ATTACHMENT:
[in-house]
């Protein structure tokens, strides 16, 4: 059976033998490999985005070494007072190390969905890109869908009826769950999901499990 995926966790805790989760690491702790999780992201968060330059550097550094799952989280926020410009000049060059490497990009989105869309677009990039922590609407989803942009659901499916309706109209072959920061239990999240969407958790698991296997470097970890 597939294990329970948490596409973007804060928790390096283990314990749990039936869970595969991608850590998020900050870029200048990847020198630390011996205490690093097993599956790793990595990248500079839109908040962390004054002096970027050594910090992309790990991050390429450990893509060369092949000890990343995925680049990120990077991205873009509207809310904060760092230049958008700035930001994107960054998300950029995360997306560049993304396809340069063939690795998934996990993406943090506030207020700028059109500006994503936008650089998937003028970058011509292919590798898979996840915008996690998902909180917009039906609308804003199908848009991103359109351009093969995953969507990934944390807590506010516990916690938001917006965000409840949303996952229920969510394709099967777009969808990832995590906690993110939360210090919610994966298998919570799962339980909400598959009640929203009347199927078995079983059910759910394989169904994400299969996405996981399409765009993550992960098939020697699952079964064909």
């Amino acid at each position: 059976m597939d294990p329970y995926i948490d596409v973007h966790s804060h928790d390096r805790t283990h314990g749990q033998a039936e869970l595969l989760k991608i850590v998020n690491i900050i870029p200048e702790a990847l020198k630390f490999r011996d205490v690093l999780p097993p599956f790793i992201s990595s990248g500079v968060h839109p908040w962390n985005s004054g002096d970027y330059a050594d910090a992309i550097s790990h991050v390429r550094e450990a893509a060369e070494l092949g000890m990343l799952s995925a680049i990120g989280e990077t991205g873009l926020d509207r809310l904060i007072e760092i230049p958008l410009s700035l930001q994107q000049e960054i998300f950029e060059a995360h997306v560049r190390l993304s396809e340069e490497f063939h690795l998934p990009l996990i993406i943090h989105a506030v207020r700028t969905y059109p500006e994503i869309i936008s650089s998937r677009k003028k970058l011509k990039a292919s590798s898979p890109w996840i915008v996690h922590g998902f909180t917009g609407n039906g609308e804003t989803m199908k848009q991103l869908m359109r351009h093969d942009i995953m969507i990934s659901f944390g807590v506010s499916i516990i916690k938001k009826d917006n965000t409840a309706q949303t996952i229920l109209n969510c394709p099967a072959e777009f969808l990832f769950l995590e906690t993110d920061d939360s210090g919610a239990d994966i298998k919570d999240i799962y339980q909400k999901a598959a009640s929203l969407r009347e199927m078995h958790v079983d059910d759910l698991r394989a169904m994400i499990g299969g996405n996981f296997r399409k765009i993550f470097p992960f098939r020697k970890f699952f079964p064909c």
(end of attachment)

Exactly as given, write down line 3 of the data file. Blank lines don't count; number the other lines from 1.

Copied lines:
């Amino acid at each position: 059976m597939d294990p329970y995926i948490d596409v973007h966790s804060h928790d390096r805790t283990h314990g749990q033998a039936e869970l595969l989760k991608i850590v998020n690491i900050i870029p200048e702790a990847l020198k630390f490999r011996d205490v690093l999780p097993p599956f790793i992201s990595s990248g500079v968060h839109p908040w962390n985005s004054g002096d970027y330059a050594d910090a992309i550097s790990h991050v390429r550094e450990a893509a060369e070494l092949g000890m990343l799952s995925a680049i990120g989280e990077t991205g873009l926020d509207r809310l904060i007072e760092i230049p958008l410009s700035l930001q994107q000049e960054i998300f950029e060059a995360h997306v560049r190390l993304s396809e340069e490497f063939h690795l998934p990009l996990i993406i943090h989105a506030v207020r700028t969905y059109p500006e994503i869309i936008s650089s998937r677009k003028k970058l011509k990039a292919s590798s898979p890109w996840i915008v996690h922590g998902f909180t917009g609407n039906g609308e804003t989803m199908k848009q991103l869908m359109r351009h093969d942009i995953m969507i990934s659901f944390g807590v506010s499916i516990i916690k938001k009826d917006n965000t409840a309706q949303t996952i229920l109209n969510c394709p099967a072959e777009f969808l990832f769950l995590e906690t993110d920061d939360s210090g919610a239990d994966i298998k919570d999240i799962y339980q909400k999901a598959a009640s929203l969407r009347e199927m078995h958790v079983d059910d759910l698991r394989a169904m994400i499990g299969g996405n996981f296997r399409k765009i993550f470097p992960f098939r020697k970890f699952f079964p064909c």